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   Table of Contents      
LETTERS TO THE EDITOR
Year : 2018  |  Volume : 4  |  Issue : 2  |  Page : 107-108

Talking About Sexual Health: Need of the Hour to Contain Sexually Transmitted Infections


1 Department of Community Medicine, Member of the Medical Education Unit & Medical Research Unit, India
2 Department of Community Medicine, Shri Sathya Sai Medical College and Research Institute (Sri Balaji Vidyaapeeth, Pondicherry), India

Date of Web Publication28-Aug-2018

Correspondence Address:
Saurabh R Shrivastava
3rd Floor, Department of Community Medicine, Shri Sathya Sai Medical College & Research Institute, Ammapettai Village, Thiruporur-Guduvancherry Main Road, Sembakkam Post, Kancheepuram 603108, Tamil Nadu
India
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Source of Support: None, Conflict of Interest: None


DOI: 10.4103/mamcjms.mamcjms_19_18

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How to cite this article:
Shrivastava SR, Shrivastava PS. Talking About Sexual Health: Need of the Hour to Contain Sexually Transmitted Infections. MAMC J Med Sci 2018;4:107-8

How to cite this URL:
Shrivastava SR, Shrivastava PS. Talking About Sexual Health: Need of the Hour to Contain Sexually Transmitted Infections. MAMC J Med Sci [serial online] 2018 [cited 2018 Dec 18];4:107-8. Available from: http://www.mamcjms.in/text.asp?2018/4/2/107/240001



Dear Editor,

From the perspective of the available caseload, it has been estimated that more than 1 million sexually transmitted infections (STIs) are acquired each day worldwide, which often leads to serious reproductive health after-effects such as infertility, congenital transmission, and adverse birth outcomes.[1] In addition, the problem of antimicrobial resistance has also emerged as a serious global concern.[1] Regardless of the existence of numerous problems, even today, most of the stakeholders are reluctant to talk about the gravity of the situation and the associated problems.[2]

More than 30 microorganisms have been isolated, which are associated with the sexual transmission of the disease.[1] However, only eight pathogens have been linked with the maximum load of the disease, of which four cannot be cured as of now, which is quite alarming.[1] Moreover, considering the fact that a large proportion of people can remain asymptomatic despite suffering from the STIs, it makes the task of health professionals even more challenging.[1],[3]

It has been very well said that the majority of the people who are alive today is the result of two people having sex, and that it is not only to have children, but also remains an indicator of attachment and pleasure.[2] Moreover, considering that humans are the reservoirs of numerous pathogens, of which some can be sexually transmitted, it is of utmost importance to give attention to these infections.[3] In fact, STIs should not be treated differently from the other types of infections, both by the society as well as by the healthcare providers.[2],[4] If people do not have an issue to approach the doctor for a throat infection, then they should not have any reluctance even for STIs.[2] On a similar note, if doctors do not mind treating a gastrointestinal or a respiratory system infection, in no way they should have a different approach toward people with STIs.[2]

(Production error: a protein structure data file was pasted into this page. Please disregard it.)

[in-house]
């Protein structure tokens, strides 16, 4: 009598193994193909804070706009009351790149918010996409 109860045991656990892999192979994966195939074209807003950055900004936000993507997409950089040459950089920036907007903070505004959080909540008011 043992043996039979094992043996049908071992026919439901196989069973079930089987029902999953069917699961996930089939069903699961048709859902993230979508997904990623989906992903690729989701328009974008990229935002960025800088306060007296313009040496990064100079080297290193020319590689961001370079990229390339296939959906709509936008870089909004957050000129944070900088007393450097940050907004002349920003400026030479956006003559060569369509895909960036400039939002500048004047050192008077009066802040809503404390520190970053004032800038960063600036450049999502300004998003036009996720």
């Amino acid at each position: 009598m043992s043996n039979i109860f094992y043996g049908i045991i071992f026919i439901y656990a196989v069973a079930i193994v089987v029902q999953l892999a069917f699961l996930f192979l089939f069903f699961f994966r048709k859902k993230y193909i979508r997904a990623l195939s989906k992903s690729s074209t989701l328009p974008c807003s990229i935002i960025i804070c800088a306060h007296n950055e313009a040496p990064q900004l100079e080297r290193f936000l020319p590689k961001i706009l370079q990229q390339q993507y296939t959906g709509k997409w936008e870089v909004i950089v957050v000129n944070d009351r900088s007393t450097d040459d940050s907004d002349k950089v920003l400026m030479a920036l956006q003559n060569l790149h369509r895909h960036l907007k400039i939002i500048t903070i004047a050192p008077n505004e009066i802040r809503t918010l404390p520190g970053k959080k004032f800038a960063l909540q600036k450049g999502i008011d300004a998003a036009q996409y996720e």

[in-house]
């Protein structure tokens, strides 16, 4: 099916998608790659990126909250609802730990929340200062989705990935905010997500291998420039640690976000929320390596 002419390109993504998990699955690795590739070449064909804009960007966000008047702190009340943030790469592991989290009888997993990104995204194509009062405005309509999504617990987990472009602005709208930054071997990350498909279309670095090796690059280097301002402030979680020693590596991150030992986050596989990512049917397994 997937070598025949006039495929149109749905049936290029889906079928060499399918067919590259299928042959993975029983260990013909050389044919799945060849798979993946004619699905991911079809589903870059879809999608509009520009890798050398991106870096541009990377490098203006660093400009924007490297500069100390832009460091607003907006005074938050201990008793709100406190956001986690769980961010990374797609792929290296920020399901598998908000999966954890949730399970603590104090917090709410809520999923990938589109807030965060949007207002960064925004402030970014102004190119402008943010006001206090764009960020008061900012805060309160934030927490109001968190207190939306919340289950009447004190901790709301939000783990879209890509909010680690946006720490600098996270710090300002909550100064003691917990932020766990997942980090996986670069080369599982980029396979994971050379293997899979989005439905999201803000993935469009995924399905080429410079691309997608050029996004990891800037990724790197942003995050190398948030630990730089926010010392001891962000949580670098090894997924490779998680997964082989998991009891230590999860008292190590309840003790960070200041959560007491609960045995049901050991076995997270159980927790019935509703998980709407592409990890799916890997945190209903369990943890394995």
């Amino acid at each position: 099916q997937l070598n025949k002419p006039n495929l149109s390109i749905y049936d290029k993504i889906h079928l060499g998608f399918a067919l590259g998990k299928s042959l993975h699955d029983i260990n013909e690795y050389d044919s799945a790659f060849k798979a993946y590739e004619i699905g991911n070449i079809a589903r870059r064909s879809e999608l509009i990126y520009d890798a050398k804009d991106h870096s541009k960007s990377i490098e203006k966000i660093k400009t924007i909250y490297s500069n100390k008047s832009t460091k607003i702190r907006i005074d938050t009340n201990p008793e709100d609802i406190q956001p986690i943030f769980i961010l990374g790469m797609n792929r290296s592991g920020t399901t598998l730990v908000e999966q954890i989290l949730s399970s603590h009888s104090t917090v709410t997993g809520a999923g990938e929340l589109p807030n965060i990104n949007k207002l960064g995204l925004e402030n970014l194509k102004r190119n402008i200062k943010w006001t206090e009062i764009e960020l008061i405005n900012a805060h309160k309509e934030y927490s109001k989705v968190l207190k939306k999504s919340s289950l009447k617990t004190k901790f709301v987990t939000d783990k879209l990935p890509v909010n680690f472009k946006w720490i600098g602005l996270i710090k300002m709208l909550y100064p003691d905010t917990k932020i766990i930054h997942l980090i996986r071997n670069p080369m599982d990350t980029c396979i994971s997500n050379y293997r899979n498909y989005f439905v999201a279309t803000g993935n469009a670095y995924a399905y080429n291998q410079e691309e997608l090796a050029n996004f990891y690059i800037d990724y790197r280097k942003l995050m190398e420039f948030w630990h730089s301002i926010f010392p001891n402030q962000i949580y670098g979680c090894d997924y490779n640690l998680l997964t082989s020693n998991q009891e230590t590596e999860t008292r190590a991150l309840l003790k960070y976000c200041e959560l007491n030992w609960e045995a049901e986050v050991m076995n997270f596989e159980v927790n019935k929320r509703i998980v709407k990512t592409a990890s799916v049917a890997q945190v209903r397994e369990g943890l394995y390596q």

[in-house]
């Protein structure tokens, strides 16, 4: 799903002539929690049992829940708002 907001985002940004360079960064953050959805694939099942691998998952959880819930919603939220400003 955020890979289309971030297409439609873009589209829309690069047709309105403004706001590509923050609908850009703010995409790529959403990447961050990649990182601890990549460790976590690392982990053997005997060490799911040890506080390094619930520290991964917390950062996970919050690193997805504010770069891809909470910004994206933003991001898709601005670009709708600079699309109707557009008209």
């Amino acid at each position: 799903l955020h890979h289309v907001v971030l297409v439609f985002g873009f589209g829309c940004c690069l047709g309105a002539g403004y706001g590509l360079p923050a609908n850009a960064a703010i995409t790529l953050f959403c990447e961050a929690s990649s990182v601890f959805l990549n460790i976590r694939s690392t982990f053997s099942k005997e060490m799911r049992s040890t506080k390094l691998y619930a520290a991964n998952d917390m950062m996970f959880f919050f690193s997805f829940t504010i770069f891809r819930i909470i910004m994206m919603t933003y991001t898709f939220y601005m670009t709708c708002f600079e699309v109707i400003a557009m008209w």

Even though the situation pertaining to sexual health is good among the residents of developed nations, there is an immense need to break the barrier of stigma and discrimination toward STIs and people suffering from the same in developing nations.[4] Moreover, it has been advocated that the best way to respond to the existing scenario is by talking about sex on the public platform, so that it becomes a mainstream topic.[2],[4] If each one of us can talk about it and the associated aspects, we will be quite successful in neutralizing the prevailing barriers about prevention, transmission, or even the treatment of STIs.[2] In addition, interventions to strengthen effective STI services (such as case management, counseling, treatment, and vaccination), the integration of STI services within the health systems, the promotion of research, and measures to monitor and respond to the STI-related antimicrobial resistance can play a significant role.[1],[2],[3],[4]

In conclusion, it is high time that we start talking about sex and sexually transmitted infections as ignorance is one of the biggest barriers in the prevention and control of the disease.

Financial support and sponsorship

Nil.

Conflicts of interest

There are no conflicts of interest.



 
  References Top

1.
World Health Organization. Sexually Transmitted Infections (STIs) − Key Facts; 2016. Available from: http://www.who.int/en/news-room/fact-sheets/detail/sexually-transmitted-infections-(stis). [Last accessed on 2018 May 4].  Back to cited text no. 1
    
2.
World Health Organization. Why Talking About Sex is Good for Your Health; 2017. Available from: http://www.who.int/reproductivehealth/safe-sex-and-stis/en/. [Last accessed on 2018 May 4].  Back to cited text no. 2
    
3.
Shrivastava SR, Shrivastava PS, Ramasamy J. Sexual and reproductive health needs of women and girls: Determinants, utilization, and role of adolescent peer educators. Ann Trop Med Public Health 2017;10:519-20.  Back to cited text no. 3
  [Full text]  
4.
Shrivastava SR, Shrivastava PS, Ramasamy J. Responding to the sensitive issue of sexual health by improving awareness and sexual education. Ann Trop Med Public Health 2017;10:799-800.  Back to cited text no. 4
  [Full text]  




 

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